D. The EEOC’S Guidance on Applicants’ Criminal Records

Title VII of the Civil Rights Act prohibits discrimination based on race, color, religion, national origin, and sex. The EEOC has adopted the position that since minorities, specifically Hispanic and African-American males, are convicted of crimes at a higher rate than Caucasian males, an employer’s use of background checks in the hiring process may disproportionally disqualify those individuals for employment. The EEOC has released examples of best practices for employers who want to use applicants’ criminal history as part of the hiring process, which include the following:

  • Employers should eliminate practices or policies that exclude people from employment based on criminal records;
  • Employers should not consider an arrest record that did not lead to a conviction; and
  • Employers should conduct an individualized analysis in utilizing conviction records in making employment decisions.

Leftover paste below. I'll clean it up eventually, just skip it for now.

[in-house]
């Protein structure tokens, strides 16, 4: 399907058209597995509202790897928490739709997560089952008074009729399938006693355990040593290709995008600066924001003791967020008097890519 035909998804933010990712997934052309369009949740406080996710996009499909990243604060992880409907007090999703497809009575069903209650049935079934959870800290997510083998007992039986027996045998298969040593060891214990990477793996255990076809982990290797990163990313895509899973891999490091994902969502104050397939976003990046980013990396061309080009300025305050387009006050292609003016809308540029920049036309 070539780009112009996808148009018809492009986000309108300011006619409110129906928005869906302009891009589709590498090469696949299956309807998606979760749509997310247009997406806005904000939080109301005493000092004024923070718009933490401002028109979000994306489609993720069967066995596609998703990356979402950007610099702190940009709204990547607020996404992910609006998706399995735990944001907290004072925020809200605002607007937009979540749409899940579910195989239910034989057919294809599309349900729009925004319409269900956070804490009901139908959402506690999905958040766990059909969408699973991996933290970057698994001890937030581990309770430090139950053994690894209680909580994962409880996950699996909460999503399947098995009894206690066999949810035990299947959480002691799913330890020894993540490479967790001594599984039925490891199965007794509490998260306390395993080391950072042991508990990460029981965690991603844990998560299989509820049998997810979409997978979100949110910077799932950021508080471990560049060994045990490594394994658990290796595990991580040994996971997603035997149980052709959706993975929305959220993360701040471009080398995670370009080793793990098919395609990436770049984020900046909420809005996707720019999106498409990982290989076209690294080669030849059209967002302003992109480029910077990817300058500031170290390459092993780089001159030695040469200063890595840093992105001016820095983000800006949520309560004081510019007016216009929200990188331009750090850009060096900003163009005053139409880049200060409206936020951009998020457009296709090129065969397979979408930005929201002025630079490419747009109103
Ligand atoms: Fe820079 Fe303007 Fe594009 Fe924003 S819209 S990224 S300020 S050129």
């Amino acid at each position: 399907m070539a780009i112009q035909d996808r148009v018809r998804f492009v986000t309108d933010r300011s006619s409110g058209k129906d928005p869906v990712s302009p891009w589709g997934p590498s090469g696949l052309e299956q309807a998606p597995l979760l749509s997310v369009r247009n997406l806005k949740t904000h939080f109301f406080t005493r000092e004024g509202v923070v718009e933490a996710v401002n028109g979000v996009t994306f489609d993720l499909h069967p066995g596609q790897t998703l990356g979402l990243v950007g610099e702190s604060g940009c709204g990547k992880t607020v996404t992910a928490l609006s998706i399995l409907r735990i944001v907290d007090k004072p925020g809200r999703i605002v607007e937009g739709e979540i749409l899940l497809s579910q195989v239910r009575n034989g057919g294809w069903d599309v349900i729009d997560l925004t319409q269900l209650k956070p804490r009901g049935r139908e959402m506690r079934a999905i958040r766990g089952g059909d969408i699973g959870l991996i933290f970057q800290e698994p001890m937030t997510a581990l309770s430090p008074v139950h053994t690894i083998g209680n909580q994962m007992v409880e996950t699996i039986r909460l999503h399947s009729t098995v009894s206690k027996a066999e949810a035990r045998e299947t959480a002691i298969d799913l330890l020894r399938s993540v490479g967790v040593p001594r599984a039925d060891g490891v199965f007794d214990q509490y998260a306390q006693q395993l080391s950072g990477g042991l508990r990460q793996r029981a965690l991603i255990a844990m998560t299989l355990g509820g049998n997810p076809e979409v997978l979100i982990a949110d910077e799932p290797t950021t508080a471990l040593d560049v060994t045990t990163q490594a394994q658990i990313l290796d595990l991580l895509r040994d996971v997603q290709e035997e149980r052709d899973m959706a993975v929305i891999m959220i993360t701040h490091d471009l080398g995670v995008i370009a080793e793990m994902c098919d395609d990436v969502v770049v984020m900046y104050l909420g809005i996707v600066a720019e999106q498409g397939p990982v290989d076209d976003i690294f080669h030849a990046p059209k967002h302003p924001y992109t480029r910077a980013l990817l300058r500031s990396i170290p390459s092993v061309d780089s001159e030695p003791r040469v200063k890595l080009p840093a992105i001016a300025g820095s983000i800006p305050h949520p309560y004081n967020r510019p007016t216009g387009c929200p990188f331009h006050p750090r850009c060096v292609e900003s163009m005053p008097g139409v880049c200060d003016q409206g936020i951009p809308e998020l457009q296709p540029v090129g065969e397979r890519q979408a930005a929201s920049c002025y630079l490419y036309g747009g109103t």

An individualized analysis should take into consideration factors such as age at the time of conviction, rehabilitation, facts and circumstances surrounding the offense and evidence that the individual performed similar work, post-conviction, without incidents of criminal conduct.

  E. How can employers avoid potential Ban the Box pitfalls?

As more and more states adopt “ban the box” legislation employers should keep a close eye on the jurisdictions in which they do business. Employers can do the following to help ensure compliance:

  • Determine which laws apply to your business;
  • Revise and reprint employment applications if necessary;
  • Review hiring policies and provide training to managers;
  • Understand how to read background checks correctly;
  • Document hiring decisions based on criminal history; and